Thursday, April 05, 2012

Central Texas Taylorcraft Fly-In

It was time for the first annual (I hope) Central Texas Taylorcraft Fly-In, to be held in Ft. Parker, Texas. I had attended an event last year called Old Planes at the Old Fort, and really love the field. When landing to the South, you have to come over some very tall trees, and slip in if you don’t want to use all of the runway… and who does with everyone watching??!! It's one of those runways that will show off your skills or lack thereof!

Travis couldn’t get time scheduled with his instructor, so he met me at Kittie Hill. I wanted to depart as soon as the sun came up. Apparently when I read the weather report, I only read the parts I liked, because I skipped over the part about low clouds and fog! We ended up sitting there for a couple of hours until the ceiling was broken and high enough for us to safely depart.

I quickly decided to climb through a hole in the clouds to see what it looked like on top. It was beautiful and smooth flying. I told Travis we just had to keep an eye on the holes to make sure we didn’t get closed in on top! We made it most of the way when I noticed the holes getting smaller and fewer, so we circled down through a hole, surprising a herd of cattle!

At that point, the ceiling were just a little higher than pattern altitude at Ft. Parker, so I continued on and soon saw the planes lined up. I pulled power and we dropped in for a nice landing. I was quickly parked next to a Cessna 140A and we were setting up our chairs in the shade of the wings.

It turned out to be a perfect day, but it took so long to clear off that I think it affected turnout. Even then, there were quite a few planes. The majority were Taylorcrafts, then Cessna 140s, me in the Aeronca, and even a Navion (who miffed a few people with possibly the shortest landing of the day!)

Later in the afternoon after eating a turkey leg, and drinking several bottles of water, we said our goodbyes and departed for nearby Mexia Airport to get fuel for the return flight. The grumpy airport worker there complained the whole time about how the military stopped by in helicopters and messed up his fuel pumps. He said he could fix them if we would stop showing up and interrupting him! He was grumpy, but harmless and only got one slightly edgy response from me and we were soon ready to take off again.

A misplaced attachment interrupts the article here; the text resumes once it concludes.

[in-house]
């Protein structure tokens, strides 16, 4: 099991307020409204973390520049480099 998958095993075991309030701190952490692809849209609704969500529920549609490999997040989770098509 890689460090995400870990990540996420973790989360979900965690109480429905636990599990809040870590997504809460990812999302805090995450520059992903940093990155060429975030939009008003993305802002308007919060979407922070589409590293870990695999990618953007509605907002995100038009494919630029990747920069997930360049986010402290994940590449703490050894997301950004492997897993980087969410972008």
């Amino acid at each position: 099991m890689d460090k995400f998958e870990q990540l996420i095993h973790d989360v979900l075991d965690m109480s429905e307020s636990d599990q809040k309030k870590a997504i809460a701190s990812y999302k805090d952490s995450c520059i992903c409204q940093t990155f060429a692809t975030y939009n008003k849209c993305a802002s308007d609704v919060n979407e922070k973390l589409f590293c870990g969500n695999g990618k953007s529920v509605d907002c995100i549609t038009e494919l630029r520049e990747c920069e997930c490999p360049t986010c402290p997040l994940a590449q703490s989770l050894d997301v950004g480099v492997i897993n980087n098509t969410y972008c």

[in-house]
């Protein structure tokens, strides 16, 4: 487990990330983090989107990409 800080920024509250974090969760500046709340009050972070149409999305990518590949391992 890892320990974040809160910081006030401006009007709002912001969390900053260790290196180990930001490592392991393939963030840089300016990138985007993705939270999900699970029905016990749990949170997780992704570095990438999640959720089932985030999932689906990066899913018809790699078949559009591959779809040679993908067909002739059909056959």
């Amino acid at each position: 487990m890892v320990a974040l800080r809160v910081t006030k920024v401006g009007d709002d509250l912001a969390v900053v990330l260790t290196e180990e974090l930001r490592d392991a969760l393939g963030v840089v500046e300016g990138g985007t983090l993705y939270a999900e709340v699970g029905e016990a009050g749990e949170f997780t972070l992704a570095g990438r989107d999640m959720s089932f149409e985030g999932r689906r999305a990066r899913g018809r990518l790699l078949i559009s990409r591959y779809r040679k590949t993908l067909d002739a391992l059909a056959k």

We were ready, apparently the Cheif wasn't... Lately the Chief has been very hard to start when warm. Typically you can pull the prop backwards 12 times and it will start right away even if flooded, but not lately. I don’t know how many times I had to throw the prop, but I know I was exhausted. It did finally catch though thanks to having Travis in the cockpit to give it a little burst of throttle as it caught.

I taxied all the way to the end of the runway as I’ve always been taught even though the winds were picking up and only used about 100 feet of runway I could have taken off from any of the intersections I’d passed, but as the old saying goes, runway behind you is useless. We flew over and buzzed the runway at Ft. Parker, but all but two planes were gone by then.

Travis had mentioned he needed to grab his logbooks from his plane in Hearne, so instead of him driving out there later I decided it would be an easy flight over there. It was, but I never should have shut the engine off when we landed. I once again had hell getting it started and must apologize if any virgin-eared ladies were around… they now know some new words!!

Finally after way too many turns I got it started and once off the ground I flew around taking a few photos of the local flooding before turning it over to Travis so I could sit back and relax. I think that was the best part of the flight.

After what seemed like too long of a flight we were back at Kittie Hill where mother nature threw me one last hard gust of wind from the left as I was about to touch down just to keep me on my toes. I smiled and straightened up for a nice landing and we were back. I was on the last quarter of the fuel in the tank, but refused to stop and fill it up for Phil as we normally try to do for each other. I couldn’t stand the thought of trying to start that engine again! Sorry Phil!

When putting up the plane, Travis pointed out oil running down the whole side of the cowling and even underneath. The prop shaft seal is leaking so she’ll soon be in the shop again to get this replaced and go through annual. Hopefully this means Phil and I will get some good trouble-free flying in this summer. I hope so, I’m much happier when separated from the ground!

Jack “Taylorcraft-Fly-In-Crashing” Fleetwood